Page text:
Meet the group trying to make AT&T very un-AT&T-like
The telecommunications giant has a reputation of moving at a plodding pace, but a deeper look inside the company shows a place where innovative ideas flourish.
PALO ALTO, Calif. -- Just a short bicycle ride from Stanford University, there's a work space befitting any hip startup.
Squat, teardrop-shaped chairs and short, lime-green swivel chairs sit atop a colorful checkered carpet, across which a small dog casually pitter-patters. Lining the sparse ceiling are rows of florescent lights, wooden beams, and large ventilation tubes, adding an industrial-chic ambiance. On one side lies a sliding divider made up of strands of cable lines strung closely next to each other, while the other side features a movable row of hanging chains, creating a flexible space that can be manipulated as needed.
Aside from a corner filled with a few developers quietly typing away at their computers, it's fairly empty in the middle of the afternoon. For most folks who work here, the afternoon is still early; people tend to flock in at unusual times, and all-nighters are a common routine. A week later, the place will be crammed with nearly 200 developers participating in a Facebook hackathon.
The office, a stone's throw from the humble beginnings of startups such as Flipboard, is a magnet for venture capitalists and developers -- Marc Andreessen is a familiar face. But it's no pre-IPO startup. It's AT&T's application foundry, where the company has created a place and provided the resources for local developers to work on small projects with the potential to change the multibillion-dollar telecommunications giant.
What AT&T has been doing over the past few years is jump-starting a culture of innovation within the company. AT&T, far removed from its roots as a pioneer in communications technology, has spent the last few years bringing back some of that fearlessness in experimenting with new projects -- crucial at a time when all the tech heavy-hitters have shown a willingness to try new things.
At the heart of AT&T's innovation drive is its technology council, responsible for the creation of the foundry and several other key projects within the company. It's a handpicked brain trust that's helped the company shed some of the bad habits of a large corporation.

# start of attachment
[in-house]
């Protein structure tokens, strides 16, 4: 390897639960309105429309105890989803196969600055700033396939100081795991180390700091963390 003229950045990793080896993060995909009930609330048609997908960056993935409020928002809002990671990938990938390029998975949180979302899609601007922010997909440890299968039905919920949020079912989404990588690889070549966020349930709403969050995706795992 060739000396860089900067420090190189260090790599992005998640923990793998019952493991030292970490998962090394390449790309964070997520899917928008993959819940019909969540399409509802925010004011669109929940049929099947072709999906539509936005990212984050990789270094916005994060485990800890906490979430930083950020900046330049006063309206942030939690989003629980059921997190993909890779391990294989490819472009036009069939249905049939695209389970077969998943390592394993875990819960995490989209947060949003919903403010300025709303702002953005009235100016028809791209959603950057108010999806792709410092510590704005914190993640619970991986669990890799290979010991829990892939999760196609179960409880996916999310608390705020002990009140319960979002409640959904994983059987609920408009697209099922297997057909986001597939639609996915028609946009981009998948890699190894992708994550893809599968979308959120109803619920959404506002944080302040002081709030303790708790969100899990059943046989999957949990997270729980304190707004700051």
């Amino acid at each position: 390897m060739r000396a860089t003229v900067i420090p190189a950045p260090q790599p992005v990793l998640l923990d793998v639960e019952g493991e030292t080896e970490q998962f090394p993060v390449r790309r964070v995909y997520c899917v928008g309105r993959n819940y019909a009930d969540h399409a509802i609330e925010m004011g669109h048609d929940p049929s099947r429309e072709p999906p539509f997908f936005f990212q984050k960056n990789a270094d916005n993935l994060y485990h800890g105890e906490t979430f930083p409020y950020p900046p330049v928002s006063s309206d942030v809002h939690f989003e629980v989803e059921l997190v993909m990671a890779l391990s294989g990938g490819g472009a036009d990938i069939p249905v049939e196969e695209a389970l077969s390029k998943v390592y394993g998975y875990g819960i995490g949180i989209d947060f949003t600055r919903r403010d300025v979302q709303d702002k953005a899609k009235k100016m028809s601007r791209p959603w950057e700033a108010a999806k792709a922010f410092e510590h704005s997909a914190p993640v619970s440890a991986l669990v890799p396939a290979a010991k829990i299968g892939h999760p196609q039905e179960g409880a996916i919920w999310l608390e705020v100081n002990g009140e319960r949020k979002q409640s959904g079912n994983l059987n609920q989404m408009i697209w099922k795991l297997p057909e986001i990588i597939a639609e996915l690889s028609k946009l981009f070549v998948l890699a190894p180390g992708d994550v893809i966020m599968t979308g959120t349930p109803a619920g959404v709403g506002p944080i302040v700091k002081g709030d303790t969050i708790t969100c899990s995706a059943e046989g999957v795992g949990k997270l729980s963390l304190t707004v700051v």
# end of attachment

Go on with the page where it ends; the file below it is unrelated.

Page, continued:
"We take on problems that (AT&T) inherently wasn't going to address well because of our size," John Donovan, senior executive vice president of technology and networks for AT&T, said in an interview with CNET.
The technology council is antithetical to the popular perception that AT&T is a slow and lumbering company unable to get even its cell phone reception issues under control. The group has been able to spark a legion of ideas through a massive crowd-sourcing effort; opened the company up to building more relationships with the startup community; and, yes, even helped to improve the network. Equally important, it's redefined the meaning of speed within the company, and bolstered a willingness to experiment, even if it means failure.
"What it does is provide an organized channel to use the ingenuity of AT&T's employees to bring these ideas quicker to use," said Roger Entner, a consultant with Recon Analytics who follows telecommunications companies.
A change of pace
AT&T's willingness to look outside for help on projects is a change from its original preference to develop new services and products in-house, relying on its once formidable AT&T Labs business. Under Ma Bell, it had a massive research and development arm in what is now the Lucent part of Alcatel-Lucent.
AT&T has poured money into the new initiatives started by Donovan. The company doesn't break out its investment in this area, or in research and development, but it's a drop in the bucket relative to the roughly $20 billion it spends on capital expenditures each year. Still, the foundry has become a vital component of the R&D budget, Donovan said.
AT&T isn't innovating for innovation's sake -- at stake is its identity. If the company doesn't stay in the cutting-edge game, it'll lose its relevancy in a world filled with Apples, Googles, and Facebooks. Worse yet, it risks relegating itself to a dumb-pipe, or a basic connection over which all the lucrative services and applications ride, and which AT&T doesn't get to take part in.
What started as a gradual break from its rigid structure as a traditional phone company has transformed into an intense effort to stay toe-to-toe with the most nimble companies in Silicon Valley.
The push comes as competitors such as Verizon Wireless and Sprint Nextel have similarly abandoned the notion of closing off their businesses, and more closely work with startups and companies they previously would have seen as threats, such as Google and Apple. AT&T's exclusive access to the iPhone, for instance, drove Verizon to embrace Google and heavily push Android smartphones.